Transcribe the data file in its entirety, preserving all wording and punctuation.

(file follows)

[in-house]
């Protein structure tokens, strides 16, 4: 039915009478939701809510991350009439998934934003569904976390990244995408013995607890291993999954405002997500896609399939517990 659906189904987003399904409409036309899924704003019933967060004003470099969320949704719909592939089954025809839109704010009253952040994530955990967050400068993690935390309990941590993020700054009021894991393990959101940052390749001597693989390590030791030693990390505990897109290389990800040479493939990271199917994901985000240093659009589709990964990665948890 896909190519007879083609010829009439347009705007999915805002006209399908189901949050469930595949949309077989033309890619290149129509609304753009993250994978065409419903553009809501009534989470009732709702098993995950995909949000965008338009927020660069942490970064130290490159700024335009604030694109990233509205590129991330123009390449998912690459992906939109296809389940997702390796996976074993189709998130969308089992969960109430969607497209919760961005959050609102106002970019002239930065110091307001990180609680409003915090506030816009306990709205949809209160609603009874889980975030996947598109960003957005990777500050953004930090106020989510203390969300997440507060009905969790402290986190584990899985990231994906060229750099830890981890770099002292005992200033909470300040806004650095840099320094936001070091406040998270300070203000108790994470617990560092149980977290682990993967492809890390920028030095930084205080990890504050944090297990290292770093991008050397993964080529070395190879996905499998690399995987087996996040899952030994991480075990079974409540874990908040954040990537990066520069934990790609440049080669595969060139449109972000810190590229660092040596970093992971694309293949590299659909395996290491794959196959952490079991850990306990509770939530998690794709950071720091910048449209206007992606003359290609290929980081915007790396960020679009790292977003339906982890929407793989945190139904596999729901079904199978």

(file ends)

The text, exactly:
[in-house]
């Protein structure tokens, strides 16, 4: 039915009478939701809510991350009439998934934003569904976390990244995408013995607890291993999954405002997500896609399939517990 659906189904987003399904409409036309899924704003019933967060004003470099969320949704719909592939089954025809839109704010009253952040994530955990967050400068993690935390309990941590993020700054009021894991393990959101940052390749001597693989390590030791030693990390505990897109290389990800040479493939990271199917994901985000240093659009589709990964990665948890 896909190519007879083609010829009439347009705007999915805002006209399908189901949050469930595949949309077989033309890619290149129509609304753009993250994978065409419903553009809501009534989470009732709702098993995950995909949000965008338009927020660069942490970064130290490159700024335009604030694109990233509205590129991330123009390449998912690459992906939109296809389940997702390796996976074993189709998130969308089992969960109430969607497209919760961005959050609102106002970019002239930065110091307001990180609680409003915090506030816009306990709205949809209160609603009874889980975030996947598109960003957005990777500050953004930090106020989510203390969300997440507060009905969790402290986190584990899985990231994906060229750099830890981890770099002292005992200033909470300040806004650095840099320094936001070091406040998270300070203000108790994470617990560092149980977290682990993967492809890390920028030095930084205080990890504050944090297990290292770093991008050397993964080529070395190879996905499998690399995987087996996040899952030994991480075990079974409540874990908040954040990537990066520069934990790609440049080669595969060139449109972000810190590229660092040596970093992971694309293949590299659909395996290491794959196959952490079991850990306990509770939530998690794709950071720091910048449209206007992606003359290609290929980081915007790396960020679009790292977003339906982890929407793989945190139904596999729901079904199978």